Ricky Martin on his humanitarian work and why he feels bigger than Superman

Puerto Rican superstar Ricky Martin has had a year full of triumphs and joy: his Vegas residency and his succesful concerts on both sides of the Atlantic; his return to acting in Versace: American Crime Story; and the stability he has found with his fiancé Jwan Yosef. But 2017 also brought an unexpected challenge: stepping up as one of the most visible faces of the humanitarian efforts to help rebuild Puerto Rico and Mexico after the natural disasters of September.

Ricky managed to raise several million dollars for the victims of Hurricane Maria and the Mexican earthquake, along with getting on the ground in both places, personally delivering aid along with a hug and his famous smile. All of that made him HOLA! USA’s first Humanitarian of the Year, an honor that has him gracing the cover of the December issue of our magazine.

ricky-martin-dec-cover-eng-690x900VIEW GALLERY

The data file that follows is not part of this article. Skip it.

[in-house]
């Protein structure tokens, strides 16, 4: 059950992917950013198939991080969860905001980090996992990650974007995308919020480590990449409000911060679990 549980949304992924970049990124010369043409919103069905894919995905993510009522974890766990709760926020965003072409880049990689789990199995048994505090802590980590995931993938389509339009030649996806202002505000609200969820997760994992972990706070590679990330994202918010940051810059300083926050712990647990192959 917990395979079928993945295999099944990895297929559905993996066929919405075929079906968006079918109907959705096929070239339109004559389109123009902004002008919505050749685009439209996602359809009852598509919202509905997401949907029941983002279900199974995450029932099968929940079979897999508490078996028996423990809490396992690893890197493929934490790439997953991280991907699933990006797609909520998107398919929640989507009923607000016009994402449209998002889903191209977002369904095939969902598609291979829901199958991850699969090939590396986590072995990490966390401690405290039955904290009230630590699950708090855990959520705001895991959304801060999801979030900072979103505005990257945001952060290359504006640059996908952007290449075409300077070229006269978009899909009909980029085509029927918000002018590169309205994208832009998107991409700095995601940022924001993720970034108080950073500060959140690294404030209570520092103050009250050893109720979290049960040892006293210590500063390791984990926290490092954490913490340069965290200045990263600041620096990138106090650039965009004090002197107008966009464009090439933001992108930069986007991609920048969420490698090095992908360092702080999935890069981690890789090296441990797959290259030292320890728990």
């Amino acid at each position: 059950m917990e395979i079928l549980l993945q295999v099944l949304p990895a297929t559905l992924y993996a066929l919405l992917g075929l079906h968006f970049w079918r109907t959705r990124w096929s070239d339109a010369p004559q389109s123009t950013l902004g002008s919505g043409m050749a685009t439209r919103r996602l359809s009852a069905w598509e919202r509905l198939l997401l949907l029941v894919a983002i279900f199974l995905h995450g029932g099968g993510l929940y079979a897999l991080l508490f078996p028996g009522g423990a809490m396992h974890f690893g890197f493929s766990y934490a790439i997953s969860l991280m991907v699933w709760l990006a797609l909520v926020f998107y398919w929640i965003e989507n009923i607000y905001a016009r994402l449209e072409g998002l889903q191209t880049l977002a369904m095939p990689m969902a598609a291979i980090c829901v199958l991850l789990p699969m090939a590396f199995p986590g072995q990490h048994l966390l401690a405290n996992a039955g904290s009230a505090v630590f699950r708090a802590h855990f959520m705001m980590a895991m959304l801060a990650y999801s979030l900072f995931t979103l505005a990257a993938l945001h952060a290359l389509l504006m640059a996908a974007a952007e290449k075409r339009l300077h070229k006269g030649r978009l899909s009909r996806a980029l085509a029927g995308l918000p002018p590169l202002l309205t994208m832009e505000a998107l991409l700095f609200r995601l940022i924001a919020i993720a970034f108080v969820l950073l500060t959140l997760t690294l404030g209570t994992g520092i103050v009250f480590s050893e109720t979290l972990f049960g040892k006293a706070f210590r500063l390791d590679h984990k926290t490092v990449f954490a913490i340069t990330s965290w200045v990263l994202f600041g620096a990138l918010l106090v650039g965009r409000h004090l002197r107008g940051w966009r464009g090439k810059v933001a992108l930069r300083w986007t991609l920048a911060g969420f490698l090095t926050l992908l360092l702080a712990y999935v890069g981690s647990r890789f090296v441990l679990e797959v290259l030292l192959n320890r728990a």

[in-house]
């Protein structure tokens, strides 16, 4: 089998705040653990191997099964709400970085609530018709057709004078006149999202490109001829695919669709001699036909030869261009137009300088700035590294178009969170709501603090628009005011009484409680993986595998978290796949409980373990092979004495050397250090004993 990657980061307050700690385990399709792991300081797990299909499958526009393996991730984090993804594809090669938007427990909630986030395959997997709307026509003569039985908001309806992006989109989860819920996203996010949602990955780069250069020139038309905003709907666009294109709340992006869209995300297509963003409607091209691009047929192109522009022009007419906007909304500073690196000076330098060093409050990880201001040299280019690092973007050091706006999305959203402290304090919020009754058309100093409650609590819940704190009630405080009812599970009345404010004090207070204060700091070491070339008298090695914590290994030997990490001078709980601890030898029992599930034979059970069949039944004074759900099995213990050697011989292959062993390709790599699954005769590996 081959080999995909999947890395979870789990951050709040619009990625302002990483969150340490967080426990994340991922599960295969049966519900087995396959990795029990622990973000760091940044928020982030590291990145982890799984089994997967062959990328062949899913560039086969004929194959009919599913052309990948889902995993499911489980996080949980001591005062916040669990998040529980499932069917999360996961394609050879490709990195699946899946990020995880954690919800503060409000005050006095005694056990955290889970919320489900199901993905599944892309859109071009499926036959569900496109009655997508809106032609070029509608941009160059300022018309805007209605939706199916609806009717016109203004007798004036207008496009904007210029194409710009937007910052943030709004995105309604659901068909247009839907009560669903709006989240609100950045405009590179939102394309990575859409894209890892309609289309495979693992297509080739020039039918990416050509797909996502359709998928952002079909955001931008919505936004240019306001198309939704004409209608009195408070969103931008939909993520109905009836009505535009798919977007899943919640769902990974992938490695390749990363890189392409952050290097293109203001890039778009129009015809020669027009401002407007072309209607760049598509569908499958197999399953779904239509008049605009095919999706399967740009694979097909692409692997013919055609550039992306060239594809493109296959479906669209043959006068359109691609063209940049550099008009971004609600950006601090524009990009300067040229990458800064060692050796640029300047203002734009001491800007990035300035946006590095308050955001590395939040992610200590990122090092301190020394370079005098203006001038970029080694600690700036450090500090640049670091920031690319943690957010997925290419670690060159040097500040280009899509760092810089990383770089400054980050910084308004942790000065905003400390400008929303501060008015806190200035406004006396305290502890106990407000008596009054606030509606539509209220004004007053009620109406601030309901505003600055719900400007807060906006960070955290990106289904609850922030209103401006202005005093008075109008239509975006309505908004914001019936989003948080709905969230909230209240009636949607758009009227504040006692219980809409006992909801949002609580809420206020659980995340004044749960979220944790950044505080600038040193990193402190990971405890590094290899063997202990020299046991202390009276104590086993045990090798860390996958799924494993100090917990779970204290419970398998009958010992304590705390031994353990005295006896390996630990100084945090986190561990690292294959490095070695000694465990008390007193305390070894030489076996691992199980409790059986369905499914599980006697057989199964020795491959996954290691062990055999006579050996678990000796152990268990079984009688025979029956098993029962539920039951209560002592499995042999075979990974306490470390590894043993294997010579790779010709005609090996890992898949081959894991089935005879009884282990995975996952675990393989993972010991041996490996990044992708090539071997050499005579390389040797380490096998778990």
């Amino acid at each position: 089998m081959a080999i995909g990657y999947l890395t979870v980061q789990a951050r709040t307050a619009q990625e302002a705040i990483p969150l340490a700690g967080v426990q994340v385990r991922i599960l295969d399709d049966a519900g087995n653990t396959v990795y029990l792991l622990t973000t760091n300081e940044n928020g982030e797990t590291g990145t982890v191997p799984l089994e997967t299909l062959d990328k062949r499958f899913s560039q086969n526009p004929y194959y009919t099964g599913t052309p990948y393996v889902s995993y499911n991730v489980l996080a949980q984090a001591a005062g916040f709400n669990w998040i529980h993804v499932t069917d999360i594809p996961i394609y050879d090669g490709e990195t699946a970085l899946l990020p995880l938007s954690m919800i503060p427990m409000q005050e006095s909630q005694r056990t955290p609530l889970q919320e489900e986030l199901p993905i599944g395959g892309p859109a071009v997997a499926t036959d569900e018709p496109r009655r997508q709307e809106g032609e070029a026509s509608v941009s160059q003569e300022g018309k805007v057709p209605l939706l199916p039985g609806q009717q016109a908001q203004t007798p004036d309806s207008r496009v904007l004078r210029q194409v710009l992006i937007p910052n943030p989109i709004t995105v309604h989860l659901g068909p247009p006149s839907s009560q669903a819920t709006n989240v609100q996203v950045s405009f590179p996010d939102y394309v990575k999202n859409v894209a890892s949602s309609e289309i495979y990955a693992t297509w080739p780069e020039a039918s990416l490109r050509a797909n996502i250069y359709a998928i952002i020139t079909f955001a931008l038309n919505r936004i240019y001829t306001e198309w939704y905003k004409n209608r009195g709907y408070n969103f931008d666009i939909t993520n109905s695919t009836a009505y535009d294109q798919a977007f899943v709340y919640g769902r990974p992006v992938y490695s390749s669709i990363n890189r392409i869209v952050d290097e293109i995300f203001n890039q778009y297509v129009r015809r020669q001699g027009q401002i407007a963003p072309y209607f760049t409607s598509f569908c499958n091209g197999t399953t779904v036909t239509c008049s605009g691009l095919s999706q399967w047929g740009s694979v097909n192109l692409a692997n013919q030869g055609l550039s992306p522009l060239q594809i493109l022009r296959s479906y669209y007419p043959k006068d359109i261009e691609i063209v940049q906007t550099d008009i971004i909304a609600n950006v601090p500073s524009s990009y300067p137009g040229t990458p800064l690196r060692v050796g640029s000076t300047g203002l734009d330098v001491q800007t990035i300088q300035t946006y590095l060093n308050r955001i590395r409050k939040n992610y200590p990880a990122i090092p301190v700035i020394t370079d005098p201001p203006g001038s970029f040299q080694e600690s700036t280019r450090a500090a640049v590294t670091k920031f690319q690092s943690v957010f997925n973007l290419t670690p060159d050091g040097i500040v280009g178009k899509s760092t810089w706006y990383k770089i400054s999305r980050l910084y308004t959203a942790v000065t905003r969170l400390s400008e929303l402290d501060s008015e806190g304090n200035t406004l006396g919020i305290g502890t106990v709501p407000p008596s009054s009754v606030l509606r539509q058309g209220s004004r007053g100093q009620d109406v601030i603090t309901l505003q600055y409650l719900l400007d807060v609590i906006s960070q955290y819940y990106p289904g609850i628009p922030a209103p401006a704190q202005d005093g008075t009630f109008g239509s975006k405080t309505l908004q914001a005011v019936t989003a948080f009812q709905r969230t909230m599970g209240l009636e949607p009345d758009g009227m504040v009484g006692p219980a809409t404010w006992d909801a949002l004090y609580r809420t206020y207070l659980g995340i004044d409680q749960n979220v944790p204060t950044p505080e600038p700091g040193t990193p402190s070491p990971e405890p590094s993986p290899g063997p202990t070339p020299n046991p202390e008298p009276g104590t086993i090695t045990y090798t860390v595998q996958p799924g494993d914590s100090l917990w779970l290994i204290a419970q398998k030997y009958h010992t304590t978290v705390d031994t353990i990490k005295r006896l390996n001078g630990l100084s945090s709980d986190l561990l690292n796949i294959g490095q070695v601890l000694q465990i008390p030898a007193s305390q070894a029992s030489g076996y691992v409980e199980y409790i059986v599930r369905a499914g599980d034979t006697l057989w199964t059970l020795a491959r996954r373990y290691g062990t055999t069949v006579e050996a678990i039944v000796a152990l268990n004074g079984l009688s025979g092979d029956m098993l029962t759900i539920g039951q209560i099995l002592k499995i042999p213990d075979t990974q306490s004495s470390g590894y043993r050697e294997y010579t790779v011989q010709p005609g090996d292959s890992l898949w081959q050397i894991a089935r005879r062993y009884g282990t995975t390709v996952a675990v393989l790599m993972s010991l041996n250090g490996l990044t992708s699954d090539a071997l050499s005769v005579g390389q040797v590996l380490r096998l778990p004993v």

And even though Ricky’s humanitarian résumé is well known —his foundation to combat human trafficking is more than a decade old— this last episode has a very special component: his children Matteo and Valentino. The singer shared that it was one of these nine-year-old twins who gave him the biggest inspiration to create and rebuild after Maria.

“I got depressed when I saw how fragile my little island was,” says the singer, who will turn 46 in December. “I went into the shower to cry. It was a heartbreaking cry, but I could have gone from the shower to the bed; I could have stayed in bed three days. I dried up and went to my north: I went to my kids.”

ricky-martin-humanitarian-1-610x366VIEW GALLERY Photo: Getty Images

After telling them what had happened to the people on the island, he had only one question for his little ones: "What would you like to do?" One of the twins didn’t hesitate: "Papi, I want to break my piggy bank. I want to give it all." That loving offer —the product of the empathy Ricky says he teaches at home— made him feel like the most powerful of superheroes.

“Superman has got nothing on me because my kids gave me that perspective,” he says. “They don’t know what they did for me. Maybe they’ll find out now and will read about it when they are big. They’ll understand what they did for me. If they gave up their piggy bank, then I have to give mine.” “These tragedies will bring out many, many heroes,” the eternally optimistic Ricky says. “There are many heroes out in the streets. And those who never did anything are doing it now.”



To read the complete interview, buy a copy of the December issue of HOLA! USA, or subscribe here

More about